What More Can We Do to Help Homesick Campers? Homesickness, Anxious Withdrawal, and Motivations to Avoid New Experiences

Matthew Barstead, MS
July 2015

When Rudy ran away in the Ivan Reitman movie Meatballs he helped enshrine homesickness as one of the hallmarks of the camp experience alongside morning announcements, pranks, talent shows, and inter-camp rivalries. Every counselor who has ever watched the 1970’s camp classic recognizes Rudy’s struggles. We all have our homesick camper stories, after all. If you have been in the camp business long enough, you have probably even dealt with some severe manifestations of homesickness, such as refusing to eat, attempting to run away, or even acting out violently in an effort to get sent home. Thankfully, these behavioral strategies are not the nomr, but they do grab our attention. Acute and mild forms of homesickness are much more common, as approximately 80 percent to 95 percent of boys and girls report feeling homesick at some point during their overnight camp experience (Thurber, 2005; Thurber & Sigman, 1998; Thurber, Sigman, Weisz, & Schmidt, 1999).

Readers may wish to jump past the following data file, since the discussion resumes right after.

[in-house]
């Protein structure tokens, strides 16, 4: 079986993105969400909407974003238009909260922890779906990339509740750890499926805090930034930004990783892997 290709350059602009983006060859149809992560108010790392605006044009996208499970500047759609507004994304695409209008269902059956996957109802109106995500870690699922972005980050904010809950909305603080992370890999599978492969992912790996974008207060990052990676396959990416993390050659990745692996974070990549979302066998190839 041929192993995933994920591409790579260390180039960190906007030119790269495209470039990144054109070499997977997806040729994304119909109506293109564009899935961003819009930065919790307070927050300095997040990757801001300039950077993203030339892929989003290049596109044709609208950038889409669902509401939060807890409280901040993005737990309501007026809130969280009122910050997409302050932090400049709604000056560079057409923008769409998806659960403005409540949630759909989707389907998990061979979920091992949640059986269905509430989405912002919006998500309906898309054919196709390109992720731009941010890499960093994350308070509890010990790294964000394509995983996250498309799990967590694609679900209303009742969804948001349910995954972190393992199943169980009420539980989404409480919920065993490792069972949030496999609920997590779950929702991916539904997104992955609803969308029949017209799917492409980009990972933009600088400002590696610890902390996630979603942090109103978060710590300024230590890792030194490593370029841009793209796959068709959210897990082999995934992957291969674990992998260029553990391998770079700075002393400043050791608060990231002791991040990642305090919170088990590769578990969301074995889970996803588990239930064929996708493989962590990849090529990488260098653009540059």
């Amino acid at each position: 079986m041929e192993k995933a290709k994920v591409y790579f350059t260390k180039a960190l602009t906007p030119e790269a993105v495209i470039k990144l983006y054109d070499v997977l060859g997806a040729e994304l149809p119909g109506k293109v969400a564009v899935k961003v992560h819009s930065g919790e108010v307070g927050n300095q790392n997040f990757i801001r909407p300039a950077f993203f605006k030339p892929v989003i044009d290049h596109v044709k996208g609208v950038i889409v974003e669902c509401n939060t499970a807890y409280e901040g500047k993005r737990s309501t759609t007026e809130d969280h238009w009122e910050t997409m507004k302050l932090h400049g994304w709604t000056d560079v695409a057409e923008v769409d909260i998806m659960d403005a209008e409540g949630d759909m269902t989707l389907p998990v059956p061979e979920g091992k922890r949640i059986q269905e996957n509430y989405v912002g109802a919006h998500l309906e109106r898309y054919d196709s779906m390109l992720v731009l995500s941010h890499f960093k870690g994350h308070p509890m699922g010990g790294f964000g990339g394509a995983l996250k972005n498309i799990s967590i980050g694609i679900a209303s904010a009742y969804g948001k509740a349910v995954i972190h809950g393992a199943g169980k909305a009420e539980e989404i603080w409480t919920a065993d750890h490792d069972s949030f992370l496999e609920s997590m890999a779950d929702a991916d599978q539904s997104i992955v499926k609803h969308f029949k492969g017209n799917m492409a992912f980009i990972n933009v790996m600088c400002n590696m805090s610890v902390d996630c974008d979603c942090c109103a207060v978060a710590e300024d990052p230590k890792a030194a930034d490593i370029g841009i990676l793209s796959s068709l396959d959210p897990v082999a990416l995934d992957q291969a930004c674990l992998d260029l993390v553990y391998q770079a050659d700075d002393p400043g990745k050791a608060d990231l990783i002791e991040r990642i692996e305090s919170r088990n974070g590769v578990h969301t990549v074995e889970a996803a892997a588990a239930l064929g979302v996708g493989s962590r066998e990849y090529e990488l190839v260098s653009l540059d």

Despite compelling research conducted by Christopher Thurber and his colleagues, it is sometimes all too easy to dismiss homesickness as an aberrant condition that will clear up on its own through the natural processes that integrate campers with the camp environment. Activites will keep them occupied, cabinmates will distract them, and soon their longing for home will be forgotten. Perhaps due to the strength of summer camp programming, counselors often need address homesickness with only the lightest of touches and let the camp experience unfold as designed. Still, some children cannot shake their fixation on home, and approximately 20 percent of campers report moderate to severe feelings of homesickness (Thurber & Sigman, 1998).

Homesickness and Attachment